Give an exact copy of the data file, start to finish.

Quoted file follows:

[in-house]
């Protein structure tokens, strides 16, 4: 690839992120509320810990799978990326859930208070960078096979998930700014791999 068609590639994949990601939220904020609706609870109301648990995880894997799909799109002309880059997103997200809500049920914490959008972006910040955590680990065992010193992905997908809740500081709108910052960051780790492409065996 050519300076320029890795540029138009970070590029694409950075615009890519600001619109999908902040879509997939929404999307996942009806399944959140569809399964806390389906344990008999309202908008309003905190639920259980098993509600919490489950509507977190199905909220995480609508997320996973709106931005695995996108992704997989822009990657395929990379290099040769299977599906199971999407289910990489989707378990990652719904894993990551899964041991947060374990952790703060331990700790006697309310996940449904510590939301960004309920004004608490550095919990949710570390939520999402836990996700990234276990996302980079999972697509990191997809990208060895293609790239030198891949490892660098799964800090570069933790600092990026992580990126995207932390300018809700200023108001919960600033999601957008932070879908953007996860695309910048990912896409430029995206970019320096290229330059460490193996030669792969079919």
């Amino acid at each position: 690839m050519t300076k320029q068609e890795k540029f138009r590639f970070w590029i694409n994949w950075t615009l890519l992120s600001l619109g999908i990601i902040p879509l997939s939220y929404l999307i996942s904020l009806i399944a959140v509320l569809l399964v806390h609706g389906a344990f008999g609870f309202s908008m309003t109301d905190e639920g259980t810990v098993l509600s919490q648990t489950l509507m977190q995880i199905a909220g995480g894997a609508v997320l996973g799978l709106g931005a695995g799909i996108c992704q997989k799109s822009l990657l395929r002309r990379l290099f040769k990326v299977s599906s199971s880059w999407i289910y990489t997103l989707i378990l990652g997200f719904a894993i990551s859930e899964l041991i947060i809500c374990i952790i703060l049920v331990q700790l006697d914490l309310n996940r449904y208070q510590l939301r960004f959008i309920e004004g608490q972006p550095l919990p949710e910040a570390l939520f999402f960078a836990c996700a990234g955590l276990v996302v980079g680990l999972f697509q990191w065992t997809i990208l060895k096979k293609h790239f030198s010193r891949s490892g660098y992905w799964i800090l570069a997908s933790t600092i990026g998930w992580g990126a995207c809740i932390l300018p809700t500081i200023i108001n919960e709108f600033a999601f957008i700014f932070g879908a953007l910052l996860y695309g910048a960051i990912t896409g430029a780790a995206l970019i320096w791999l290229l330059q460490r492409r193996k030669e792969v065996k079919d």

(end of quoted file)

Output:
[in-house]
């Protein structure tokens, strides 16, 4: 690839992120509320810990799978990326859930208070960078096979998930700014791999 068609590639994949990601939220904020609706609870109301648990995880894997799909799109002309880059997103997200809500049920914490959008972006910040955590680990065992010193992905997908809740500081709108910052960051780790492409065996 050519300076320029890795540029138009970070590029694409950075615009890519600001619109999908902040879509997939929404999307996942009806399944959140569809399964806390389906344990008999309202908008309003905190639920259980098993509600919490489950509507977190199905909220995480609508997320996973709106931005695995996108992704997989822009990657395929990379290099040769299977599906199971999407289910990489989707378990990652719904894993990551899964041991947060374990952790703060331990700790006697309310996940449904510590939301960004309920004004608490550095919990949710570390939520999402836990996700990234276990996302980079999972697509990191997809990208060895293609790239030198891949490892660098799964800090570069933790600092990026992580990126995207932390300018809700200023108001919960600033999601957008932070879908953007996860695309910048990912896409430029995206970019320096290229330059460490193996030669792969079919």
């Amino acid at each position: 690839m050519t300076k320029q068609e890795k540029f138009r590639f970070w590029i694409n994949w950075t615009l890519l992120s600001l619109g999908i990601i902040p879509l997939s939220y929404l999307i996942s904020l009806i399944a959140v509320l569809l399964v806390h609706g389906a344990f008999g609870f309202s908008m309003t109301d905190e639920g259980t810990v098993l509600s919490q648990t489950l509507m977190q995880i199905a909220g995480g894997a609508v997320l996973g799978l709106g931005a695995g799909i996108c992704q997989k799109s822009l990657l395929r002309r990379l290099f040769k990326v299977s599906s199971s880059w999407i289910y990489t997103l989707i378990l990652g997200f719904a894993i990551s859930e899964l041991i947060i809500c374990i952790i703060l049920v331990q700790l006697d914490l309310n996940r449904y208070q510590l939301r960004f959008i309920e004004g608490q972006p550095l919990p949710e910040a570390l939520f999402f960078a836990c996700a990234g955590l276990v996302v980079g680990l999972f697509q990191w065992t997809i990208l060895k096979k293609h790239f030198s010193r891949s490892g660098y992905w799964i800090l570069a997908s933790t600092i990026g998930w992580g990126a995207c809740i932390l300018p809700t500081i200023i108001n919960e709108f600033a999601f957008i700014f932070g879908a953007l910052l996860y695309g910048a960051i990912t896409g430029a780790a995206l970019i320096w791999l290229l330059q460490r492409r193996k030669e792969v065996k079919d």